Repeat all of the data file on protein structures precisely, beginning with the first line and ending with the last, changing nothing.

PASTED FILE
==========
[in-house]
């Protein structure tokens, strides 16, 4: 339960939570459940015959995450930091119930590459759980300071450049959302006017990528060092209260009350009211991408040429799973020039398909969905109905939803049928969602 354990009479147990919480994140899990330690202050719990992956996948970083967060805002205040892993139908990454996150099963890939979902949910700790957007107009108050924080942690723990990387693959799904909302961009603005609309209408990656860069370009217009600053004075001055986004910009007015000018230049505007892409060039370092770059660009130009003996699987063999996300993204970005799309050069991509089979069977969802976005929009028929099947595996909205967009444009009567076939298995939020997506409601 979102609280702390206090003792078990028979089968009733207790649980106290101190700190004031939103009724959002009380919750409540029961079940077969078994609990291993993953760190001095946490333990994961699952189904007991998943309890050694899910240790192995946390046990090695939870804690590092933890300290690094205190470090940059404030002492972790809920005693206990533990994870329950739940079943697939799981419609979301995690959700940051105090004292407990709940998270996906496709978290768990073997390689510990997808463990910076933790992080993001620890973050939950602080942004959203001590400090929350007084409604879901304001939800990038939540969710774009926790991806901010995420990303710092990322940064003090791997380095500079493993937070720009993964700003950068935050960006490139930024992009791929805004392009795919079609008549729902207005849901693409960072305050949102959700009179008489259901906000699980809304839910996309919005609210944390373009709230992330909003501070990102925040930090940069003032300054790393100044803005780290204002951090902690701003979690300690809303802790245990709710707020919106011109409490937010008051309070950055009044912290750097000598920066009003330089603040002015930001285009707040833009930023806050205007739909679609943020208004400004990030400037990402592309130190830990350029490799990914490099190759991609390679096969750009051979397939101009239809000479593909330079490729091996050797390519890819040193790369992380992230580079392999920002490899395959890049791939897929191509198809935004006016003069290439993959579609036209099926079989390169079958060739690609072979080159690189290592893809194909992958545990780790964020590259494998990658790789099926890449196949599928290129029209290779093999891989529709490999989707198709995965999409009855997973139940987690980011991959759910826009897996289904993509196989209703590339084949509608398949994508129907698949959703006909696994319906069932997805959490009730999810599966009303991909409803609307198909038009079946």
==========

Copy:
[in-house]
């Protein structure tokens, strides 16, 4: 339960939570459940015959995450930091119930590459759980300071450049959302006017990528060092209260009350009211991408040429799973020039398909969905109905939803049928969602 354990009479147990919480994140899990330690202050719990992956996948970083967060805002205040892993139908990454996150099963890939979902949910700790957007107009108050924080942690723990990387693959799904909302961009603005609309209408990656860069370009217009600053004075001055986004910009007015000018230049505007892409060039370092770059660009130009003996699987063999996300993204970005799309050069991509089979069977969802976005929009028929099947595996909205967009444009009567076939298995939020997506409601 979102609280702390206090003792078990028979089968009733207790649980106290101190700190004031939103009724959002009380919750409540029961079940077969078994609990291993993953760190001095946490333990994961699952189904007991998943309890050694899910240790192995946390046990090695939870804690590092933890300290690094205190470090940059404030002492972790809920005693206990533990994870329950739940079943697939799981419609979301995690959700940051105090004292407990709940998270996906496709978290768990073997390689510990997808463990910076933790992080993001620890973050939950602080942004959203001590400090929350007084409604879901304001939800990038939540969710774009926790991806901010995420990303710092990322940064003090791997380095500079493993937070720009993964700003950068935050960006490139930024992009791929805004392009795919079609008549729902207005849901693409960072305050949102959700009179008489259901906000699980809304839910996309919005609210944390373009709230992330909003501070990102925040930090940069003032300054790393100044803005780290204002951090902690701003979690300690809303802790245990709710707020919106011109409490937010008051309070950055009044912290750097000598920066009003330089603040002015930001285009707040833009930023806050205007739909679609943020208004400004990030400037990402592309130190830990350029490799990914490099190759991609390679096969750009051979397939101009239809000479593909330079490729091996050797390519890819040193790369992380992230580079392999920002490899395959890049791939897929191509198809935004006016003069290439993959579609036209099926079989390169079958060739690609072979080159690189290592893809194909992958545990780790964020590259494998990658790789099926890449196949599928290129029209290779093999891989529709490999989707198709995965999409009855997973139940987690980011991959759910826009897996289904993509196989209703590339084949509608398949994508129907698949959703006909696994319906069932997805959490009730999810599966009303991909409803609307198909038009079946």